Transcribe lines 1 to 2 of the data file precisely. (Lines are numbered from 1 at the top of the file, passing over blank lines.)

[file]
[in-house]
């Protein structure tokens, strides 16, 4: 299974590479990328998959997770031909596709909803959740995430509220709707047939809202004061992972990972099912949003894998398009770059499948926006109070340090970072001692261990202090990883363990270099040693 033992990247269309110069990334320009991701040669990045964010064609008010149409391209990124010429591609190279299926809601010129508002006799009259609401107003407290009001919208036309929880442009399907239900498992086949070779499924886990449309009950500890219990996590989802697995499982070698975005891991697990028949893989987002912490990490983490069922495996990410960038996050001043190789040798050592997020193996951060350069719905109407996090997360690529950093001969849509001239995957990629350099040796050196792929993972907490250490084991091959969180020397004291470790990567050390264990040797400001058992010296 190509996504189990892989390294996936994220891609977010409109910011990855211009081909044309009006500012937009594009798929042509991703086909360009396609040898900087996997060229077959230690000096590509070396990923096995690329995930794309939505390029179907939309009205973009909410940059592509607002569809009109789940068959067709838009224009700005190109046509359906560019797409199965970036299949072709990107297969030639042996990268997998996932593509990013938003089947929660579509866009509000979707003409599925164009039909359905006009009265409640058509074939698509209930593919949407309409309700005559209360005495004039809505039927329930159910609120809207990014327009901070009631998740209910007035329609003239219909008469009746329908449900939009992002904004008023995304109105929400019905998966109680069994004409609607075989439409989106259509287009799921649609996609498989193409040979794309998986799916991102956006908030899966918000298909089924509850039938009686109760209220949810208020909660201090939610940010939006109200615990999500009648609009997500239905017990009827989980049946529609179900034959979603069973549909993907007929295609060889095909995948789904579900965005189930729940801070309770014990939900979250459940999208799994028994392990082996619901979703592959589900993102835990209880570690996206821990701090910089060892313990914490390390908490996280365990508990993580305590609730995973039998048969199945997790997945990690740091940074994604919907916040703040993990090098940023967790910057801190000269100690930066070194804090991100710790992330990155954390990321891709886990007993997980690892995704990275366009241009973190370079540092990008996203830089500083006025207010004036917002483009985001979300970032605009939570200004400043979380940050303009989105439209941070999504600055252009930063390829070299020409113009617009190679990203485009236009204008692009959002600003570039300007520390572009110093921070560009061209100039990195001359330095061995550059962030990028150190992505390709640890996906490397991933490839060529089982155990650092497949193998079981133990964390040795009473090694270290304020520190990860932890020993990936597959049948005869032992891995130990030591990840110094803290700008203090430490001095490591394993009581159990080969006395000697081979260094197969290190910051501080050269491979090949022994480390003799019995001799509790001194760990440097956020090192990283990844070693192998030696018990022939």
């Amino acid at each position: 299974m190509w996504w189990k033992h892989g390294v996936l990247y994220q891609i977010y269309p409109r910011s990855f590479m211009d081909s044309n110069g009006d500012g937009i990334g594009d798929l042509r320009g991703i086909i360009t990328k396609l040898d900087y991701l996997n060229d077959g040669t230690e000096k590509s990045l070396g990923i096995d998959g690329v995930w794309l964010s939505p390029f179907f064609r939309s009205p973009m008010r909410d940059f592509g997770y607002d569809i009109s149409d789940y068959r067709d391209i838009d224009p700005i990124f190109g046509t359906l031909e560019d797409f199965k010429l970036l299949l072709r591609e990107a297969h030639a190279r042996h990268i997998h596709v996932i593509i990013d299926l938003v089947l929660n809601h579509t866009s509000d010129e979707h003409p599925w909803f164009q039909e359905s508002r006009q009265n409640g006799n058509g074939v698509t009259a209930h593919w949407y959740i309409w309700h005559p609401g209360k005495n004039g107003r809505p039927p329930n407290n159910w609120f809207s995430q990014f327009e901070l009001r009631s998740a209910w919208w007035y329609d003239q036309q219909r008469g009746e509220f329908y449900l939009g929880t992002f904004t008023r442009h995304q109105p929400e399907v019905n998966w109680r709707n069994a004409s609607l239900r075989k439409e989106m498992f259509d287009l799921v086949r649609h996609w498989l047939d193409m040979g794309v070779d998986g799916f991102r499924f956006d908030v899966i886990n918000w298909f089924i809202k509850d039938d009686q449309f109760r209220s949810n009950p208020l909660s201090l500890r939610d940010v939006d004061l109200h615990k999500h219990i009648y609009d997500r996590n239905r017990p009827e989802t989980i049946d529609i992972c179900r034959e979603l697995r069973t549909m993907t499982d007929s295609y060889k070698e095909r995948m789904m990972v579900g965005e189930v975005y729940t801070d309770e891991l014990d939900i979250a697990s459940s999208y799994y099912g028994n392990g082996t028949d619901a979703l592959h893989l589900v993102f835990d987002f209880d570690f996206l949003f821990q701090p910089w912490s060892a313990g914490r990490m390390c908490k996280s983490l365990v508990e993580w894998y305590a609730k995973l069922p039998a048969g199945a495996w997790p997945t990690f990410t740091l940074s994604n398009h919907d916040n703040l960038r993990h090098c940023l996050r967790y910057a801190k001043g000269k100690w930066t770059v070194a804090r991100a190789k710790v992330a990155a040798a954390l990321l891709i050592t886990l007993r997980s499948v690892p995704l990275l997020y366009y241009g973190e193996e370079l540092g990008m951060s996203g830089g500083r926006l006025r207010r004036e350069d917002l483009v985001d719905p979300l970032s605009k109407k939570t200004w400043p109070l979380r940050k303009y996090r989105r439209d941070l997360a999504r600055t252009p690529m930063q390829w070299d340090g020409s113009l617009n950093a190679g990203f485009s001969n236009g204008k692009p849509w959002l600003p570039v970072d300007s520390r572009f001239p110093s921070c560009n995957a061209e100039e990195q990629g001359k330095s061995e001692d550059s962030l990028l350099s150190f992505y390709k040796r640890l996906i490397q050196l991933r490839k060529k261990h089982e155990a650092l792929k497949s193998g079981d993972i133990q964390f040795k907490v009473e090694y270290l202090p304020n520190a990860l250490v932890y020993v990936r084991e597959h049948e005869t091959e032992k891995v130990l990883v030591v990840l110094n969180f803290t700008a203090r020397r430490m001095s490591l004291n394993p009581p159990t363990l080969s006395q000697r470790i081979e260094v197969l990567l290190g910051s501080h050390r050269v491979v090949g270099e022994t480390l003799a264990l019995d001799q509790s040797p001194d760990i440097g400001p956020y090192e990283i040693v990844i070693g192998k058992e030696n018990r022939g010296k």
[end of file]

[in-house]
């Protein structure tokens, strides 16, 4: 299974590479990328998959997770031909596709909803959740995430509220709707047939809202004061992972990972099912949003894998398009770059499948926006109070340090970072001692261990202090990883363990270099040693 033992990247269309110069990334320009991701040669990045964010064609008010149409391209990124010429591609190279299926809601010129508002006799009259609401107003407290009001919208036309929880442009399907239900498992086949070779499924886990449309009950500890219990996590989802697995499982070698975005891991697990028949893989987002912490990490983490069922495996990410960038996050001043190789040798050592997020193996951060350069719905109407996090997360690529950093001969849509001239995957990629350099040796050196792929993972907490250490084991091959969180020397004291470790990567050390264990040797400001058992010296 190509996504189990892989390294996936994220891609977010409109910011990855211009081909044309009006500012937009594009798929042509991703086909360009396609040898900087996997060229077959230690000096590509070396990923096995690329995930794309939505390029179907939309009205973009909410940059592509607002569809009109789940068959067709838009224009700005190109046509359906560019797409199965970036299949072709990107297969030639042996990268997998996932593509990013938003089947929660579509866009509000979707003409599925164009039909359905006009009265409640058509074939698509209930593919949407309409309700005559209360005495004039809505039927329930159910609120809207990014327009901070009631998740209910007035329609003239219909008469009746329908449900939009992002904004008023995304109105929400019905998966109680069994004409609607075989439409989106259509287009799921649609996609498989193409040979794309998986799916991102956006908030899966918000298909089924509850039938009686109760209220949810208020909660201090939610940010939006109200615990999500009648609009997500239905017990009827989980049946529609179900034959979603069973549909993907007929295609060889095909995948789904579900965005189930729940801070309770014990939900979250459940999208799994028994392990082996619901979703592959589900993102835990209880570690996206821990701090910089060892313990914490390390908490996280365990508990993580305590609730995973039998048969199945997790997945990690740091940074994604919907916040703040993990090098940023967790910057801190000269100690930066070194804090991100710790992330990155954390990321891709886990007993997980690892995704990275366009241009973190370079540092990008996203830089500083006025207010004036917002483009985001979300970032605009939570200004400043979380940050303009989105439209941070999504600055252009930063390829070299020409113009617009190679990203485009236009204008692009959002600003570039300007520390572009110093921070560009061209100039990195001359330095061995550059962030990028150190992505390709640890996906490397991933490839060529089982155990650092497949193998079981133990964390040795009473090694270290304020520190990860932890020993990936597959049948005869032992891995130990030591990840110094803290700008203090430490001095490591394993009581159990080969006395000697081979260094197969290190910051501080050269491979090949022994480390003799019995001799509790001194760990440097956020090192990283990844070693192998030696018990022939």